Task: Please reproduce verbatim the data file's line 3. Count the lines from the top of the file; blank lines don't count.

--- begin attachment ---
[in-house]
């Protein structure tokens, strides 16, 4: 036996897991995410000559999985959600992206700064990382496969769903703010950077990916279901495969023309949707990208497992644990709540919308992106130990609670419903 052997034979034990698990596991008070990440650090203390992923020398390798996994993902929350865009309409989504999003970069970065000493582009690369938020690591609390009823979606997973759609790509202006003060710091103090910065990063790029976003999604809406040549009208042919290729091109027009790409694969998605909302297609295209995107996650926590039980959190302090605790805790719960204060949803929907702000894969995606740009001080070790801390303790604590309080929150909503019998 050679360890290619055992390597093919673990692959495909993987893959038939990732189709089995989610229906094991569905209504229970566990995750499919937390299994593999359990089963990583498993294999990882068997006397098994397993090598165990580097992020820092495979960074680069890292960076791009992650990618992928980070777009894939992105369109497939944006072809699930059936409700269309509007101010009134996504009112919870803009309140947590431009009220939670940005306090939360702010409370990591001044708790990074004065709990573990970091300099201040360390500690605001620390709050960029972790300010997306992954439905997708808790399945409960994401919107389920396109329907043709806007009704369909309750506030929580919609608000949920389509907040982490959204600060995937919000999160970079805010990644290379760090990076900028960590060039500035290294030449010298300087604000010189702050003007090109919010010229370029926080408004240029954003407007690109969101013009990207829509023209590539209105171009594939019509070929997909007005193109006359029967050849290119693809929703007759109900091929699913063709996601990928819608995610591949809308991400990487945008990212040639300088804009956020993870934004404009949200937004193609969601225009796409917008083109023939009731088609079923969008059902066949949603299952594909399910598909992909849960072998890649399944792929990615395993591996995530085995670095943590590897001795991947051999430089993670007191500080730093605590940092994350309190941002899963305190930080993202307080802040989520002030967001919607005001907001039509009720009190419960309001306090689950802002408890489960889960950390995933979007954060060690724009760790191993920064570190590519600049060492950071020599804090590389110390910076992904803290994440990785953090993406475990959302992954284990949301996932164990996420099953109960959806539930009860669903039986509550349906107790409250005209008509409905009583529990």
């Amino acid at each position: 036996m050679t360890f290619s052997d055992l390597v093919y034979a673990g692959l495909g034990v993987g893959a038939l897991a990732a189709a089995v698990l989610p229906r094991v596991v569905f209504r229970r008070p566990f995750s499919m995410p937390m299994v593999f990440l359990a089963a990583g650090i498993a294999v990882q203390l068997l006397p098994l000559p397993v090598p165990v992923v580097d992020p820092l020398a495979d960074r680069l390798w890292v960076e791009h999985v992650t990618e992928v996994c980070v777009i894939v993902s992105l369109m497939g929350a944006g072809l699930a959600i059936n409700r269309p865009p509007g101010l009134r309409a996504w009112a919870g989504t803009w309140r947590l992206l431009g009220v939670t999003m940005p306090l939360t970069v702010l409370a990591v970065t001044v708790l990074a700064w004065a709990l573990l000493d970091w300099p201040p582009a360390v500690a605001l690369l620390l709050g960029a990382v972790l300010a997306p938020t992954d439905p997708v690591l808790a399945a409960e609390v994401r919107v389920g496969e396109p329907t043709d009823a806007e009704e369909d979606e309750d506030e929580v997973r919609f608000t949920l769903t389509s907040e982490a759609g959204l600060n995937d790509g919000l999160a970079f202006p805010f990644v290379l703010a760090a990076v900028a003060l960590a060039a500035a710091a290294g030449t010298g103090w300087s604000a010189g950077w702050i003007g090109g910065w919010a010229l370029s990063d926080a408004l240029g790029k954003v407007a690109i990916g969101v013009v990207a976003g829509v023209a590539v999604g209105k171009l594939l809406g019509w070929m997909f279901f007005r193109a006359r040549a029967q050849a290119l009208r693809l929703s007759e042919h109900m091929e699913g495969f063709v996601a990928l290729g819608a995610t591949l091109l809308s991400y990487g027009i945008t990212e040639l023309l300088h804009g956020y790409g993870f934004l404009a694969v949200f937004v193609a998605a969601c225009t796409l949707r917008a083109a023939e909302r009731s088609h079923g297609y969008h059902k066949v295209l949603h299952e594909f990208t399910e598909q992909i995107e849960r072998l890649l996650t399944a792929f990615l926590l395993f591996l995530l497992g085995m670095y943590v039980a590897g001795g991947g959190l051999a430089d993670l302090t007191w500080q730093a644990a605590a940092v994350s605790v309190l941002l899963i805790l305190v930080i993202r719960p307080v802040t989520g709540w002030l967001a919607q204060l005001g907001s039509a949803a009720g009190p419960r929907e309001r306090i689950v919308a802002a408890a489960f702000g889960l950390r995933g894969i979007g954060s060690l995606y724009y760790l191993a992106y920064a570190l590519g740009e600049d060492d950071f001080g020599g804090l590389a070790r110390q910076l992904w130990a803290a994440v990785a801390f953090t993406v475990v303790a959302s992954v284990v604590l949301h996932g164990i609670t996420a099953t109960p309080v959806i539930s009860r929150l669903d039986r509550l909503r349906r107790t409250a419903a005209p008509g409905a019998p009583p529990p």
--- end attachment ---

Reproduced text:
């Amino acid at each position: 036996m050679t360890f290619s052997d055992l390597v093919y034979a673990g692959l495909g034990v993987g893959a038939l897991a990732a189709a089995v698990l989610p229906r094991v596991v569905f209504r229970r008070p566990f995750s499919m995410p937390m299994v593999f990440l359990a089963a990583g650090i498993a294999v990882q203390l068997l006397p098994l000559p397993v090598p165990v992923v580097d992020p820092l020398a495979d960074r680069l390798w890292v960076e791009h999985v992650t990618e992928v996994c980070v777009i894939v993902s992105l369109m497939g929350a944006g072809l699930a959600i059936n409700r269309p865009p509007g101010l009134r309409a996504w009112a919870g989504t803009w309140r947590l992206l431009g009220v939670t999003m940005p306090l939360t970069v702010l409370a990591v970065t001044v708790l990074a700064w004065a709990l573990l000493d970091w300099p201040p582009a360390v500690a605001l690369l620390l709050g960029a990382v972790l300010a997306p938020t992954d439905p997708v690591l808790a399945a409960e609390v994401r919107v389920g496969e396109p329907t043709d009823a806007e009704e369909d979606e309750d506030e929580v997973r919609f608000t949920l769903t389509s907040e982490a759609g959204l600060n995937d790509g919000l999160a970079f202006p805010f990644v290379l703010a760090a990076v900028a003060l960590a060039a500035a710091a290294g030449t010298g103090w300087s604000a010189g950077w702050i003007g090109g910065w919010a010229l370029s990063d926080a408004l240029g790029k954003v407007a690109i990916g969101v013009v990207a976003g829509v023209a590539v999604g209105k171009l594939l809406g019509w070929m997909f279901f007005r193109a006359r040549a029967q050849a290119l009208r693809l929703s007759e042919h109900m091929e699913g495969f063709v996601a990928l290729g819608a995610t591949l091109l809308s991400y990487g027009i945008t990212e040639l023309l300088h804009g956020y790409g993870f934004l404009a694969v949200f937004v193609a998605a969601c225009t796409l949707r917008a083109a023939e909302r009731s088609h079923g297609y969008h059902k066949v295209l949603h299952e594909f990208t399910e598909q992909i995107e849960r072998l890649l996650t399944a792929f990615l926590l395993f591996l995530l497992g085995m670095y943590v039980a590897g001795g991947g959190l051999a430089d993670l302090t007191w500080q730093a644990a605590a940092v994350s605790v309190l941002l899963i805790l305190v930080i993202r719960p307080v802040t989520g709540w002030l967001a919607q204060l005001g907001s039509a949803a009720g009190p419960r929907e309001r306090i689950v919308a802002a408890a489960f702000g889960l950390r995933g894969i979007g954060s060690l995606y724009y760790l191993a992106y920064a570190l590519g740009e600049d060492d950071f001080g020599g804090l590389a070790r110390q910076l992904w130990a803290a994440v990785a801390f953090t993406v475990v303790a959302s992954v284990v604590l949301h996932g164990i609670t996420a099953t109960p309080v959806i539930s009860r929150l669903d039986r509550l909503r349906r107790t409250a419903a005209p008509g409905a019998p009583p529990p």